The majority of us are going to be working for a long period of time (upwards of 20 years), hopefully with a drive to consistently improve and progress. We need to learn to draw a line and find balance — pushing back when we know there is too much on our plates.
Building a career is like running a marathon, we find a consistent pace and do our best to run for a very long time without burning out. Adjusting to our environments as they change.
For me there were a few things I did to help me get back to a balanced life, anyone feeling they are going through something similar — here are a few things that helped me:
- You work for your manager, but they also work for you → yes they have business objectives and revenue goals to meet, but the only way they can achieve the outcomes they want is through team members who are healthy and fit to work, who are passionate and enjoy what they are doing. Don’t hesitate to talk to your manager and work out a plan to transition yourself into a more comfortable and manageable state. In my situation it took a few conversations about role clarity and what the expectations are of me.I found having my manager verbalize their expectations, made them realise themselves that it was too much to ask of one person.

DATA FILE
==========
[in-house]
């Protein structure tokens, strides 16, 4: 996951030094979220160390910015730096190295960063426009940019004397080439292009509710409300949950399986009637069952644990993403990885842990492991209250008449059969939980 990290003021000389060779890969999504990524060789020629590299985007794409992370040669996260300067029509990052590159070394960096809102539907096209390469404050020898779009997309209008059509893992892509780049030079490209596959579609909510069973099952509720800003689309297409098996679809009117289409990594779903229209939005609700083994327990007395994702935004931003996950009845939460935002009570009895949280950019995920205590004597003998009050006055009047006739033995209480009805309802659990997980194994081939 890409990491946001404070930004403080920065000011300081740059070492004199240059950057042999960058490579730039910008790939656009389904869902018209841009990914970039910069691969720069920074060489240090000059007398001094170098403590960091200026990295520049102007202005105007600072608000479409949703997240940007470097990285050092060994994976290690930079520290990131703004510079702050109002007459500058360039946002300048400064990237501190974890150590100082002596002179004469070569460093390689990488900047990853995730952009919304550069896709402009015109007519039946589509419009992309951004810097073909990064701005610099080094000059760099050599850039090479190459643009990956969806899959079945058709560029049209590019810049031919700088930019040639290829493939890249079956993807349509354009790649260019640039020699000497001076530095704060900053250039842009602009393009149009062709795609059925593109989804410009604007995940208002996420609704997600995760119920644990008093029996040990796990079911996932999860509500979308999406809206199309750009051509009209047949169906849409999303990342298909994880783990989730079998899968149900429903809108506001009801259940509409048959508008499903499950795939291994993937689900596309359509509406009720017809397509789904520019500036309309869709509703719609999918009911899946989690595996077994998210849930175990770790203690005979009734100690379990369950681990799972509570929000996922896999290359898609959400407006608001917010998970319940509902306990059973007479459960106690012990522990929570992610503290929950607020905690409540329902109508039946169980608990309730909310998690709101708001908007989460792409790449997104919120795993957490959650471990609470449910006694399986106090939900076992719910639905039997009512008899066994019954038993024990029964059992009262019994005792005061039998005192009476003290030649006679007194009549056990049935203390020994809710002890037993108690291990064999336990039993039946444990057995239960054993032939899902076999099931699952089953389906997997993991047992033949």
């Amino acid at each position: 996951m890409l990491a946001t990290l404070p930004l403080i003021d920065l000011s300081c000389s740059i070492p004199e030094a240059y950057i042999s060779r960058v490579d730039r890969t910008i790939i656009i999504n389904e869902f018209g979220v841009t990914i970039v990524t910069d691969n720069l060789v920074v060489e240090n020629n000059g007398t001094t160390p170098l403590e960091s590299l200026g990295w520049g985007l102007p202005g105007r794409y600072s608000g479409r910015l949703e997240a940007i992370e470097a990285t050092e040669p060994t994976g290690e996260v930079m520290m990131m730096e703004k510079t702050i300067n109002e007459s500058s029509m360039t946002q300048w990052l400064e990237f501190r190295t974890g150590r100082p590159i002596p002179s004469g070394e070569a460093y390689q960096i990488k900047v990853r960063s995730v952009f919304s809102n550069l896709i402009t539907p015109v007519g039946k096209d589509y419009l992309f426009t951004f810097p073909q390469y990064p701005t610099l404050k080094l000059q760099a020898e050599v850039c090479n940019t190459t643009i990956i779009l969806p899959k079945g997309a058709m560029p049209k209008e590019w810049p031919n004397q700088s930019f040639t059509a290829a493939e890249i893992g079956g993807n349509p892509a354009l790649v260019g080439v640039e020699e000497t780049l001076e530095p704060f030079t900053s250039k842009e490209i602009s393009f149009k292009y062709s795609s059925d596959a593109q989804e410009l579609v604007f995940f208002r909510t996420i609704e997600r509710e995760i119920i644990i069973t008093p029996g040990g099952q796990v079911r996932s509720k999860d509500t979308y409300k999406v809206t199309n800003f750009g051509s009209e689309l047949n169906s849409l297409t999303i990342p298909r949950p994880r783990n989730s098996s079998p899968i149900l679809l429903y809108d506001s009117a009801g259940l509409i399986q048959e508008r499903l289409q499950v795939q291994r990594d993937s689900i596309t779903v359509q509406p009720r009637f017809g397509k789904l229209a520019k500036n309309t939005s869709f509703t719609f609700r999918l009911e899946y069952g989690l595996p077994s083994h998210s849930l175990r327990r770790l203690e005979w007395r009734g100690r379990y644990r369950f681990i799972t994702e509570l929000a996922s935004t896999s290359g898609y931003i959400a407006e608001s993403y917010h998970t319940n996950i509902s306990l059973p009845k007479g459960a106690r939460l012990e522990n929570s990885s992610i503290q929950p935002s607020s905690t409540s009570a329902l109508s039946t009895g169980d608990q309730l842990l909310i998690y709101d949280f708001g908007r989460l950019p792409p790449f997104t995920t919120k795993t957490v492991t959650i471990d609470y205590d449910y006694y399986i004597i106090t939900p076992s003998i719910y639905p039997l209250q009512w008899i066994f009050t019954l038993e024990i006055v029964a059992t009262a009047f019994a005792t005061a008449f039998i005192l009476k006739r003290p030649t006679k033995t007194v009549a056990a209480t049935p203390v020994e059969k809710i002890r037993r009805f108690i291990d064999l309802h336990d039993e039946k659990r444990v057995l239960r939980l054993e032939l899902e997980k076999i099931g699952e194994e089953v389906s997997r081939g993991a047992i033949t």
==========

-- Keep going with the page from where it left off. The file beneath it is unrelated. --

- Find something you look forward to outside of work→ A healthy life needs something more than work, for me sports and exercise were a big factor in finding my balance. It let me set goals external to work and it allowed me to think about something else other than work. Being committed to a team, I was forced to manage and restrict my working hours to make sure I could attend games on time. Although exercise works for me, it doesn’t have to work for everyone, I encourage you to take a second and understand what makes you tick, it could be anything, playing video games, watching a new Netflix series, listening to podcasts, reading or starting a side hustle! Don’t just think about them though, push yourself to do them.
- Spend time with friends and family → Something I caught myself doing was focusing so much on all this other stuff outside of work, I had lost sight of spending time with my family and friends, although time with them always put me in a really comfortable space, simply just having the presence of someone I can relate to really helped me find a balance, having them give me advice on my situation was an added bonus. (Keep in mind it’s always a two way street, if they are there for you, you need to be there for them)
I feel it’s important to keep in mind that at some point everyone has a lot on their plates, as much as you push to avoid being in situations where you’re overworked, sometimes it’s unavoidable and the fact is, you’re not alone.
Being conscious and critical about your situation and always keeping what is physically and mentally best for you in the back of your mind is a really healthy space to start in. The next best thing is action-ing as much as you can.
Remember the best thing you can do for yourself is to try your hardest to be a better, healthier version of yourself compared to yourself from yesterday.